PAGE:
- Courtesy Of Arielle Thomas
- Kat Wright
Whenever I think of patriotism, I flash back to that scene in Rocky IV when Carl Weathers' Apollo Creed comes out to fight the Russian baddie, Ivan Drago. James Brown's "Living in America" is playing, there are flags everywhere, and Apollo has those stars-and-stripes trunks on: It's the perfect encapsulation of Reagan-era America, full of jingoism, bullshit and a smattering of irony.
Don't get me wrong: When I was a tyke, I was shouting "USA! USA!" right along with fellow viewers. Age brings knowledge, however, and knowledge makes it much, much tougher for me to throw on the red, white and blue this weekend, even as we celebrate our country's birthday.
Because of the U.S. Supreme Court's overturning of Roe v. Wade last week, millions of Americans now have a more complicated relationship with their country. While on tour in recent days, musicians Billie Joe Armstrong of Green Day, Billie Eilish, Kendrick Lamar, Janelle Monáe, Phoebe Bridgers and Megan Thee Stallion all took moments onstage or online to say, essentially, "Fuck the Supreme Court." They were hardly alone.
It makes for an awkward situation as Independence Day approaches. I was especially curious how artists getting ready to play shows on the holiday weekend might feel.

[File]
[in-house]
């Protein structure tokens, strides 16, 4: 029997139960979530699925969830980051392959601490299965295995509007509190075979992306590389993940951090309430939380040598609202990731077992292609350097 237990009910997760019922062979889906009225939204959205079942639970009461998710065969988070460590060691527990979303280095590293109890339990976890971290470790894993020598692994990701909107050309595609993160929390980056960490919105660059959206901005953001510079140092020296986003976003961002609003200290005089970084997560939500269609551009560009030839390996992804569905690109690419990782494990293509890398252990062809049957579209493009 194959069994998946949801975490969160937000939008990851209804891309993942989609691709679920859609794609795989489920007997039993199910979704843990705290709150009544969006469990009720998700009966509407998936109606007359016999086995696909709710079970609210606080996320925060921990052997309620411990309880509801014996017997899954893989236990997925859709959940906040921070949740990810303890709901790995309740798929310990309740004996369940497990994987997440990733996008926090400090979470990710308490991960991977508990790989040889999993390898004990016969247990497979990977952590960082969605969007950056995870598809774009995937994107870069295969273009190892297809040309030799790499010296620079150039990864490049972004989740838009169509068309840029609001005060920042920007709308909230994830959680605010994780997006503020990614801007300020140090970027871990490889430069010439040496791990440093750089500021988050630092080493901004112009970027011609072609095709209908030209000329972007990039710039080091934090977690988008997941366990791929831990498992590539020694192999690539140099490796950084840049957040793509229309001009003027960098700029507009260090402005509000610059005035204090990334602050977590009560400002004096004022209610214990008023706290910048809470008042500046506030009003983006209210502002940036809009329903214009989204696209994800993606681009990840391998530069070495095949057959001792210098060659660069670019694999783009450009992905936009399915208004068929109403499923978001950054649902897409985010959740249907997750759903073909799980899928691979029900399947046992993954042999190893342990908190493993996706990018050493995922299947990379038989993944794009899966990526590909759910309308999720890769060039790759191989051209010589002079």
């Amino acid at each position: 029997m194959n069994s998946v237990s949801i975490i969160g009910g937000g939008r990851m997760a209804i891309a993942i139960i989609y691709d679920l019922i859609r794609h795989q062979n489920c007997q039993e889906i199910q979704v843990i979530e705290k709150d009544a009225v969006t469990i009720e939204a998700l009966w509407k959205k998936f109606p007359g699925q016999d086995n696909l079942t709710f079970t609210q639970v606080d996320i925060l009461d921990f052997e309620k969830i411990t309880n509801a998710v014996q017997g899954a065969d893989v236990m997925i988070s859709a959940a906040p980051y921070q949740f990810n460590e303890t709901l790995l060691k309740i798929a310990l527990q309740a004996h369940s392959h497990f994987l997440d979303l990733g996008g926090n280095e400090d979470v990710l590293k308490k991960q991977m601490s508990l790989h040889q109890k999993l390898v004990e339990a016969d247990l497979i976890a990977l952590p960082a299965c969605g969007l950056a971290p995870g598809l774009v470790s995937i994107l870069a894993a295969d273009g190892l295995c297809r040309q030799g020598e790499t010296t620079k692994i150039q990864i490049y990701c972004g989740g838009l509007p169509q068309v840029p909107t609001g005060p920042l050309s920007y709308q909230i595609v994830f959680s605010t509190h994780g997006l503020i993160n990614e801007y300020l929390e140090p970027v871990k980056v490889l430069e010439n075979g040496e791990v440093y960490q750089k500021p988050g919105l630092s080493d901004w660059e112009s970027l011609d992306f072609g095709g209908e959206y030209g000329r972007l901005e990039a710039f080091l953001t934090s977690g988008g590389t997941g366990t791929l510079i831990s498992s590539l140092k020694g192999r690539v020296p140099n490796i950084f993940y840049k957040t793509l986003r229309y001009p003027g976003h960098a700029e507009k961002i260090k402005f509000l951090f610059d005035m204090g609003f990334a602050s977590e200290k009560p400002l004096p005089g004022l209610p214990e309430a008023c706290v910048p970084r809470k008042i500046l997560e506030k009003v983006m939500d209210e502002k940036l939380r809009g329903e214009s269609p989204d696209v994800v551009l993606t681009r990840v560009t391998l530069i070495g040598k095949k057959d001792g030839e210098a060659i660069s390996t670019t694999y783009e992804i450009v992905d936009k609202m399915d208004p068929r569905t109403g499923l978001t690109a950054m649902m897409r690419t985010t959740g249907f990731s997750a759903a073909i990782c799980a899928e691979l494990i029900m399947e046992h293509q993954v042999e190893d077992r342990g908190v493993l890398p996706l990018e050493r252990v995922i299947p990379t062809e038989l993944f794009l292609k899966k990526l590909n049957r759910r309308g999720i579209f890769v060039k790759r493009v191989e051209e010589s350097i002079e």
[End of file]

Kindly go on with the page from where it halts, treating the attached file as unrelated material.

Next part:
As always, Burlington knows how to throw a proper party: Red Hot Juba and High Summer play Waterfront Park on Sunday, July 3, before an air show and the fireworks get started. Sambatucada will be banging their drums on the boardwalk, as well. Pop ensemble Acqua Mossa play a pre-fireworks set at Foam Brewers.
The big show on the waterfront this year is Americana and soul singer Kat Wright, who plays both a pre- and a post-fireworks set. Opening for Wright is indie pop singer-songwriter Andriana Chobot. Fresh off releasing her album, Return to Sincere, Chobot is ready to showcase her new songs.
Yet Canadian-born Chobot, who recently achieved dual citizenship to become an official American, can't help but think about the new reality facing women in the country.
"Everyone deserves independence of their own body," said Chobot when we spoke, "and the Fourth is all about freedom. Playing this show is going to be an experience of duality: one part gratitude that I am among many who may be feeling the same way, and one part a merry-go-round of exasperation that we cannot all agree upon basic human rights."
Chobot, who recently played a show to raise funds for women's reproductive resources, summed up the dichotomy of celebrating America this weekend with a simple plea.